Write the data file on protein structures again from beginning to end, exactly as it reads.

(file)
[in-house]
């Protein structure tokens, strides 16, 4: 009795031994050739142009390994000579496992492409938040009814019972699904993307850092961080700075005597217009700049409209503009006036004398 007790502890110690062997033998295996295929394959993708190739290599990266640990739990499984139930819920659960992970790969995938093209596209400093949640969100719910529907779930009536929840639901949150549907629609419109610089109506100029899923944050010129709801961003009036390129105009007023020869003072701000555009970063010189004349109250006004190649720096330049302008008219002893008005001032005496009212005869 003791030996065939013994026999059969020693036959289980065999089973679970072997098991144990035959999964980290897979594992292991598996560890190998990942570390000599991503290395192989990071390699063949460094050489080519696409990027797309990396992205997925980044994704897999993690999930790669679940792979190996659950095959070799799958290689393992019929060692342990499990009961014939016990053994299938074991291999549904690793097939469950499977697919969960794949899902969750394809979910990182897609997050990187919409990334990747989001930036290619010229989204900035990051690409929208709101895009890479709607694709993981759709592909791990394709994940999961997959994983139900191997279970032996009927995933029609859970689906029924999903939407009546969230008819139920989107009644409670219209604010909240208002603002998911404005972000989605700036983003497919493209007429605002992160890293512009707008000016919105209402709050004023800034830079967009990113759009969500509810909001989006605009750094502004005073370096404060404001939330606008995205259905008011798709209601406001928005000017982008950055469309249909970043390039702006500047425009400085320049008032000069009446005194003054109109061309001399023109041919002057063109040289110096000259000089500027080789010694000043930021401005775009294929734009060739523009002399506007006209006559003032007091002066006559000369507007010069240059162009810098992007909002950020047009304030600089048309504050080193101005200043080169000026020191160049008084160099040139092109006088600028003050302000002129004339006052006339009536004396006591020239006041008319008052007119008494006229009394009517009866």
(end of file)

[in-house]
């Protein structure tokens, strides 16, 4: 009795031994050739142009390994000579496992492409938040009814019972699904993307850092961080700075005597217009700049409209503009006036004398 007790502890110690062997033998295996295929394959993708190739290599990266640990739990499984139930819920659960992970790969995938093209596209400093949640969100719910529907779930009536929840639901949150549907629609419109610089109506100029899923944050010129709801961003009036390129105009007023020869003072701000555009970063010189004349109250006004190649720096330049302008008219002893008005001032005496009212005869 003791030996065939013994026999059969020693036959289980065999089973679970072997098991144990035959999964980290897979594992292991598996560890190998990942570390000599991503290395192989990071390699063949460094050489080519696409990027797309990396992205997925980044994704897999993690999930790669679940792979190996659950095959070799799958290689393992019929060692342990499990009961014939016990053994299938074991291999549904690793097939469950499977697919969960794949899902969750394809979910990182897609997050990187919409990334990747989001930036290619010229989204900035990051690409929208709101895009890479709607694709993981759709592909791990394709994940999961997959994983139900191997279970032996009927995933029609859970689906029924999903939407009546969230008819139920989107009644409670219209604010909240208002603002998911404005972000989605700036983003497919493209007429605002992160890293512009707008000016919105209402709050004023800034830079967009990113759009969500509810909001989006605009750094502004005073370096404060404001939330606008995205259905008011798709209601406001928005000017982008950055469309249909970043390039702006500047425009400085320049008032000069009446005194003054109109061309001399023109041919002057063109040289110096000259000089500027080789010694000043930021401005775009294929734009060739523009002399506007006209006559003032007091002066006559000369507007010069240059162009810098992007909002950020047009304030600089048309504050080193101005200043080169000026020191160049008084160099040139092109006088600028003050302000002129004339006052006339009536004396006591020239006041008319008052007119008494006229009394009517009866």